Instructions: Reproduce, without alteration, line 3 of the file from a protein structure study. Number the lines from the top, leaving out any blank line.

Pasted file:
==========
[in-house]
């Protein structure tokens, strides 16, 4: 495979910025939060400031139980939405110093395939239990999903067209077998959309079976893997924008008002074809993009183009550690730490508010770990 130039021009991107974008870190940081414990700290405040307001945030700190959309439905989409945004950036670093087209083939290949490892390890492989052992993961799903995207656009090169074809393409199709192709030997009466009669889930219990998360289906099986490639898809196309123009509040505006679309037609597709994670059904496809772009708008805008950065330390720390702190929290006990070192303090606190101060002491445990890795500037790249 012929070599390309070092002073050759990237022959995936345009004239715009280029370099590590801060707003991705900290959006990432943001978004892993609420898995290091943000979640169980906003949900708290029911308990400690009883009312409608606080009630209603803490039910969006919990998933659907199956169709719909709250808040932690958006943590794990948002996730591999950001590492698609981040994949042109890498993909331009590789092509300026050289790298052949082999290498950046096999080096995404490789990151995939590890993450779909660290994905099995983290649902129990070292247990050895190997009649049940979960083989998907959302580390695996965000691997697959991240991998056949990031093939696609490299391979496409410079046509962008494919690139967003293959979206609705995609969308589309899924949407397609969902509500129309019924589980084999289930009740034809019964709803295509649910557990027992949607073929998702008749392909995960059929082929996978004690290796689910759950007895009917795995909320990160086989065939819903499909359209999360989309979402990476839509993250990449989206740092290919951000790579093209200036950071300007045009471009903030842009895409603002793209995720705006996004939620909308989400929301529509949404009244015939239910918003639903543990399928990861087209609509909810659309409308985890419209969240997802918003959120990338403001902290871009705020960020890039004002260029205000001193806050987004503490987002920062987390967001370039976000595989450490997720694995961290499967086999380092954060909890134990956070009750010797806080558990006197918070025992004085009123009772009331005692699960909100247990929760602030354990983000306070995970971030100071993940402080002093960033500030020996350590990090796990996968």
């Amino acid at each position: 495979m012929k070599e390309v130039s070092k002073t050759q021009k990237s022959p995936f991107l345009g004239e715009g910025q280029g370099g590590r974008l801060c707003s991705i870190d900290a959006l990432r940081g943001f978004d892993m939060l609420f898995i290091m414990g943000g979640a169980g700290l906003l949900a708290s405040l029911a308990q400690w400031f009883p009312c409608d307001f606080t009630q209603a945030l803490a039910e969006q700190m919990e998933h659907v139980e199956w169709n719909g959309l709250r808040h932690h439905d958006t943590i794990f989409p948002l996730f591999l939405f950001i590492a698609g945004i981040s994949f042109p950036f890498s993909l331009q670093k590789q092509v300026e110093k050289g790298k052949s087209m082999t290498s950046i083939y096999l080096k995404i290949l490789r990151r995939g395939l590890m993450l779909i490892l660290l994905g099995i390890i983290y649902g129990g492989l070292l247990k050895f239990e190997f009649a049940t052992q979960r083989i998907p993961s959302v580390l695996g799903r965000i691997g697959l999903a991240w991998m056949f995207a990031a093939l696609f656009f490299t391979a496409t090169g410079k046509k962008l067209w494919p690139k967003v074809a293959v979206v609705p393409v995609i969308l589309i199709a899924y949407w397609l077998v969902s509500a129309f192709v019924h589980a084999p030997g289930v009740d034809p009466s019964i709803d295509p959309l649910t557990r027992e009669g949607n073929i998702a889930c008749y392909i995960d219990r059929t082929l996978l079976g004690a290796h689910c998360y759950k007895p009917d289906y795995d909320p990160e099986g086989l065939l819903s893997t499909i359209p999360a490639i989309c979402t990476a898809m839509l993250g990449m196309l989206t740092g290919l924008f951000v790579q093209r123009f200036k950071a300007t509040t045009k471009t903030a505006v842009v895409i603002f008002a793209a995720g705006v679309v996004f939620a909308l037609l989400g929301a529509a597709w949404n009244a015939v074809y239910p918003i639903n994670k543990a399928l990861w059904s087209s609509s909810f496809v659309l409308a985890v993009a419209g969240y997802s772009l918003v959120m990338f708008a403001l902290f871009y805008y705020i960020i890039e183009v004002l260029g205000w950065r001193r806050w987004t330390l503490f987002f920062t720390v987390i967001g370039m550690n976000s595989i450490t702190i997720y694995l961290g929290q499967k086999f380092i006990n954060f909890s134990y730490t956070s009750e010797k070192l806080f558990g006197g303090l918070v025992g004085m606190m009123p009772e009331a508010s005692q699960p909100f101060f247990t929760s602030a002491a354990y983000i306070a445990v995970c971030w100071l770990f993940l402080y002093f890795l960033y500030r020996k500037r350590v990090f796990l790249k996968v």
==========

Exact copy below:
């Amino acid at each position: 495979m012929k070599e390309v130039s070092k002073t050759q021009k990237s022959p995936f991107l345009g004239e715009g910025q280029g370099g590590r974008l801060c707003s991705i870190d900290a959006l990432r940081g943001f978004d892993m939060l609420f898995i290091m414990g943000g979640a169980g700290l906003l949900a708290s405040l029911a308990q400690w400031f009883p009312c409608d307001f606080t009630q209603a945030l803490a039910e969006q700190m919990e998933h659907v139980e199956w169709n719909g959309l709250r808040h932690h439905d958006t943590i794990f989409p948002l996730f591999l939405f950001i590492a698609g945004i981040s994949f042109p950036f890498s993909l331009q670093k590789q092509v300026e110093k050289g790298k052949s087209m082999t290498s950046i083939y096999l080096k995404i290949l490789r990151r995939g395939l590890m993450l779909i490892l660290l994905g099995i390890i983290y649902g129990g492989l070292l247990k050895f239990e190997f009649a049940t052992q979960r083989i998907p993961s959302v580390l695996g799903r965000i691997g697959l999903a991240w991998m056949f995207a990031a093939l696609f656009f490299t391979a496409t090169g410079k046509k962008l067209w494919p690139k967003v074809a293959v979206v609705p393409v995609i969308l589309i199709a899924y949407w397609l077998v969902s509500a129309f192709v019924h589980a084999p030997g289930v009740d034809p009466s019964i709803d295509p959309l649910t557990r027992e009669g949607n073929i998702a889930c008749y392909i995960d219990r059929t082929l996978l079976g004690a290796h689910c998360y759950k007895p009917d289906y795995d909320p990160e099986g086989l065939l819903s893997t499909i359209p999360a490639i989309c979402t990476a898809m839509l993250g990449m196309l989206t740092g290919l924008f951000v790579q093209r123009f200036k950071a300007t509040t045009k471009t903030a505006v842009v895409i603002f008002a793209a995720g705006v679309v996004f939620a909308l037609l989400g929301a529509a597709w949404n009244a015939v074809y239910p918003i639903n994670k543990a399928l990861w059904s087209s609509s909810f496809v659309l409308a985890v993009a419209g969240y997802s772009l918003v959120m990338f708008a403001l902290f871009y805008y705020i960020i890039e183009v004002l260029g205000w950065r001193r806050w987004t330390l503490f987002f920062t720390v987390i967001g370039m550690n976000s595989i450490t702190i997720y694995l961290g929290q499967k086999f380092i006990n954060f909890s134990y730490t956070s009750e010797k070192l806080f558990g006197g303090l918070v025992g004085m606190m009123p009772e009331a508010s005692q699960p909100f101060f247990t929760s602030a002491a354990y983000i306070a445990v995970c971030w100071l770990f993940l402080y002093f890795l960033y500030r020996k500037r350590v990090f796990l790249k996968v």